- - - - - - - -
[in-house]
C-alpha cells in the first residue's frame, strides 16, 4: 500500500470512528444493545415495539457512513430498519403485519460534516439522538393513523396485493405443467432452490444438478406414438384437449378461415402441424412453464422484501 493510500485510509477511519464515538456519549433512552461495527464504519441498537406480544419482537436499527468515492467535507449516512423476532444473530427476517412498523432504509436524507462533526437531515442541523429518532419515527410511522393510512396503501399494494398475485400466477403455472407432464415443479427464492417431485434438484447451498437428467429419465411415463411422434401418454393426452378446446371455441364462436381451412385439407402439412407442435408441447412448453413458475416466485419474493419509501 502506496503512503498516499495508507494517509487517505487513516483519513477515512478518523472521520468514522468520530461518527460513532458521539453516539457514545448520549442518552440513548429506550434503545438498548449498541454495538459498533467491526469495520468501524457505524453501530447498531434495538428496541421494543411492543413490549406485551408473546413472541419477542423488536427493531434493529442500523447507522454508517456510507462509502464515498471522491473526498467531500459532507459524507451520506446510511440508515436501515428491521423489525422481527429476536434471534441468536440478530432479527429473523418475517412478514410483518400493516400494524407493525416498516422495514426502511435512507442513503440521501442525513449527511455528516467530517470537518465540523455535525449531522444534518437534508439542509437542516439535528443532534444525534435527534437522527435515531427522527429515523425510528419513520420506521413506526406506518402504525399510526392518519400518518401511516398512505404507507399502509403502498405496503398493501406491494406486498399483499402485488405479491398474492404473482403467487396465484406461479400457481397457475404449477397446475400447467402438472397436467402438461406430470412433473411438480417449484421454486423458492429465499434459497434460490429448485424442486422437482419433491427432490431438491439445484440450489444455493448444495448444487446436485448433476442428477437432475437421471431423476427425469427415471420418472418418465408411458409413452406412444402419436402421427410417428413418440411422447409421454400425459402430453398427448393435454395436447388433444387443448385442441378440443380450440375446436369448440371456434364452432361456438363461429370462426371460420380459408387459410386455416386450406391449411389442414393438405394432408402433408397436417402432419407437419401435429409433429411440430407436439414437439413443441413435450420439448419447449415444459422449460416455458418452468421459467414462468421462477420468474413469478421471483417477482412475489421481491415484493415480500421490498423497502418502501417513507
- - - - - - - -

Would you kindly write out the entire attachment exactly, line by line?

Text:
[in-house]
C-alpha cells in the first residue's frame, strides 16, 4: 500500500470512528444493545415495539457512513430498519403485519460534516439522538393513523396485493405443467432452490444438478406414438384437449378461415402441424412453464422484501 493510500485510509477511519464515538456519549433512552461495527464504519441498537406480544419482537436499527468515492467535507449516512423476532444473530427476517412498523432504509436524507462533526437531515442541523429518532419515527410511522393510512396503501399494494398475485400466477403455472407432464415443479427464492417431485434438484447451498437428467429419465411415463411422434401418454393426452378446446371455441364462436381451412385439407402439412407442435408441447412448453413458475416466485419474493419509501 502506496503512503498516499495508507494517509487517505487513516483519513477515512478518523472521520468514522468520530461518527460513532458521539453516539457514545448520549442518552440513548429506550434503545438498548449498541454495538459498533467491526469495520468501524457505524453501530447498531434495538428496541421494543411492543413490549406485551408473546413472541419477542423488536427493531434493529442500523447507522454508517456510507462509502464515498471522491473526498467531500459532507459524507451520506446510511440508515436501515428491521423489525422481527429476536434471534441468536440478530432479527429473523418475517412478514410483518400493516400494524407493525416498516422495514426502511435512507442513503440521501442525513449527511455528516467530517470537518465540523455535525449531522444534518437534508439542509437542516439535528443532534444525534435527534437522527435515531427522527429515523425510528419513520420506521413506526406506518402504525399510526392518519400518518401511516398512505404507507399502509403502498405496503398493501406491494406486498399483499402485488405479491398474492404473482403467487396465484406461479400457481397457475404449477397446475400447467402438472397436467402438461406430470412433473411438480417449484421454486423458492429465499434459497434460490429448485424442486422437482419433491427432490431438491439445484440450489444455493448444495448444487446436485448433476442428477437432475437421471431423476427425469427415471420418472418418465408411458409413452406412444402419436402421427410417428413418440411422447409421454400425459402430453398427448393435454395436447388433444387443448385442441378440443380450440375446436369448440371456434364452432361456438363461429370462426371460420380459408387459410386455416386450406391449411389442414393438405394432408402433408397436417402432419407437419401435429409433429411440430407436439414437439413443441413435450420439448419447449415444459422449460416455458418452468421459467414462468421462477420468474413469478421471483417477482412475489421481491415484493415480500421490498423497502418502501417513507